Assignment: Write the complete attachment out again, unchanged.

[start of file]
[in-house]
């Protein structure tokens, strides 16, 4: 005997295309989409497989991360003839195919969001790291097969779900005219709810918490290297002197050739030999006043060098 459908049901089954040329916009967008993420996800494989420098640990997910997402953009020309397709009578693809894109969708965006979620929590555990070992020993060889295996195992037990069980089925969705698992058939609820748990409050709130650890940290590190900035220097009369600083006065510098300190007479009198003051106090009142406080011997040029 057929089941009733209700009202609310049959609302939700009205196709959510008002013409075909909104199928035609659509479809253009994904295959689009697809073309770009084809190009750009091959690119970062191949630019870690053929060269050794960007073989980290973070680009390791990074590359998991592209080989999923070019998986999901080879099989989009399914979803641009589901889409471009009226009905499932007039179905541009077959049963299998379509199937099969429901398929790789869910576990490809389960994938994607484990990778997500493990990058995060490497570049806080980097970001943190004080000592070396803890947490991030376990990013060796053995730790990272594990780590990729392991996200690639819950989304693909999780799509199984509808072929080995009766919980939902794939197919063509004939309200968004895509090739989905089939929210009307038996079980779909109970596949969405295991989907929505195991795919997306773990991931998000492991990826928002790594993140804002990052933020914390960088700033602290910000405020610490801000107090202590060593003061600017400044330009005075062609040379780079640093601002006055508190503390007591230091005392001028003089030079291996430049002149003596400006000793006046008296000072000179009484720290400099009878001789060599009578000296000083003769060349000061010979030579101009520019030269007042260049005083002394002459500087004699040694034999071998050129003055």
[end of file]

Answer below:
[in-house]
């Protein structure tokens, strides 16, 4: 005997295309989409497989991360003839195919969001790291097969779900005219709810918490290297002197050739030999006043060098 459908049901089954040329916009967008993420996800494989420098640990997910997402953009020309397709009578693809894109969708965006979620929590555990070992020993060889295996195992037990069980089925969705698992058939609820748990409050709130650890940290590190900035220097009369600083006065510098300190007479009198003051106090009142406080011997040029 057929089941009733209700009202609310049959609302939700009205196709959510008002013409075909909104199928035609659509479809253009994904295959689009697809073309770009084809190009750009091959690119970062191949630019870690053929060269050794960007073989980290973070680009390791990074590359998991592209080989999923070019998986999901080879099989989009399914979803641009589901889409471009009226009905499932007039179905541009077959049963299998379509199937099969429901398929790789869910576990490809389960994938994607484990990778997500493990990058995060490497570049806080980097970001943190004080000592070396803890947490991030376990990013060796053995730790990272594990780590990729392991996200690639819950989304693909999780799509199984509808072929080995009766919980939902794939197919063509004939309200968004895509090739989905089939929210009307038996079980779909109970596949969405295991989907929505195991795919997306773990991931998000492991990826928002790594993140804002990052933020914390960088700033602290910000405020610490801000107090202590060593003061600017400044330009005075062609040379780079640093601002006055508190503390007591230091005392001028003089030079291996430049002149003596400006000793006046008296000072000179009484720290400099009878001789060599009578000296000083003769060349000061010979030579101009520019030269007042260049005083002394002459500087004699040694034999071998050129003055």